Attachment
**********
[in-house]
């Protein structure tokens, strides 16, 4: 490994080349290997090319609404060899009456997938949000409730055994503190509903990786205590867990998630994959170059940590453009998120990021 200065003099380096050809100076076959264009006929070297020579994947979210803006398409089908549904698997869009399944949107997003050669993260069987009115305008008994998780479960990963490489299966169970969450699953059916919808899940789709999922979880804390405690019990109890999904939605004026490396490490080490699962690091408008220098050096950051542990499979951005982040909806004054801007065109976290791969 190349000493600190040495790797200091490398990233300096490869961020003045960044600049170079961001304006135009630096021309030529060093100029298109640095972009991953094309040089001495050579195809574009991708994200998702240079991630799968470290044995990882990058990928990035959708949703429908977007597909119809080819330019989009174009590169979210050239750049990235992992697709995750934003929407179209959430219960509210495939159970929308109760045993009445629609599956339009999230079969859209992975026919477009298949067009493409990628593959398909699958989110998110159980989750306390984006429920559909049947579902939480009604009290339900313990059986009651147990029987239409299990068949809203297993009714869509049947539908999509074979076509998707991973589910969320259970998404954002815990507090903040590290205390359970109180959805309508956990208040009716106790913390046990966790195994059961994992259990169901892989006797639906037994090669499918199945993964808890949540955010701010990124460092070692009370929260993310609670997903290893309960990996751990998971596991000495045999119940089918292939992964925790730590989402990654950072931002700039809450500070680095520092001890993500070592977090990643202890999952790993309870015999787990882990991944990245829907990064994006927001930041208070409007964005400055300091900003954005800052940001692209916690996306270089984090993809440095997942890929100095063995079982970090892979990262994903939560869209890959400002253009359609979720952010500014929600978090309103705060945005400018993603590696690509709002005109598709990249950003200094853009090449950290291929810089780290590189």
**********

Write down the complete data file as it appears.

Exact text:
[in-house]
């Protein structure tokens, strides 16, 4: 490994080349290997090319609404060899009456997938949000409730055994503190509903990786205590867990998630994959170059940590453009998120990021 200065003099380096050809100076076959264009006929070297020579994947979210803006398409089908549904698997869009399944949107997003050669993260069987009115305008008994998780479960990963490489299966169970969450699953059916919808899940789709999922979880804390405690019990109890999904939605004026490396490490080490699962690091408008220098050096950051542990499979951005982040909806004054801007065109976290791969 190349000493600190040495790797200091490398990233300096490869961020003045960044600049170079961001304006135009630096021309030529060093100029298109640095972009991953094309040089001495050579195809574009991708994200998702240079991630799968470290044995990882990058990928990035959708949703429908977007597909119809080819330019989009174009590169979210050239750049990235992992697709995750934003929407179209959430219960509210495939159970929308109760045993009445629609599956339009999230079969859209992975026919477009298949067009493409990628593959398909699958989110998110159980989750306390984006429920559909049947579902939480009604009290339900313990059986009651147990029987239409299990068949809203297993009714869509049947539908999509074979076509998707991973589910969320259970998404954002815990507090903040590290205390359970109180959805309508956990208040009716106790913390046990966790195994059961994992259990169901892989006797639906037994090669499918199945993964808890949540955010701010990124460092070692009370929260993310609670997903290893309960990996751990998971596991000495045999119940089918292939992964925790730590989402990654950072931002700039809450500070680095520092001890993500070592977090990643202890999952790993309870015999787990882990991944990245829907990064994006927001930041208070409007964005400055300091900003954005800052940001692209916690996306270089984090993809440095997942890929100095063995079982970090892979990262994903939560869209890959400002253009359609979720952010500014929600978090309103705060945005400018993603590696690509709002005109598709990249950003200094853009090449950290291929810089780290590189």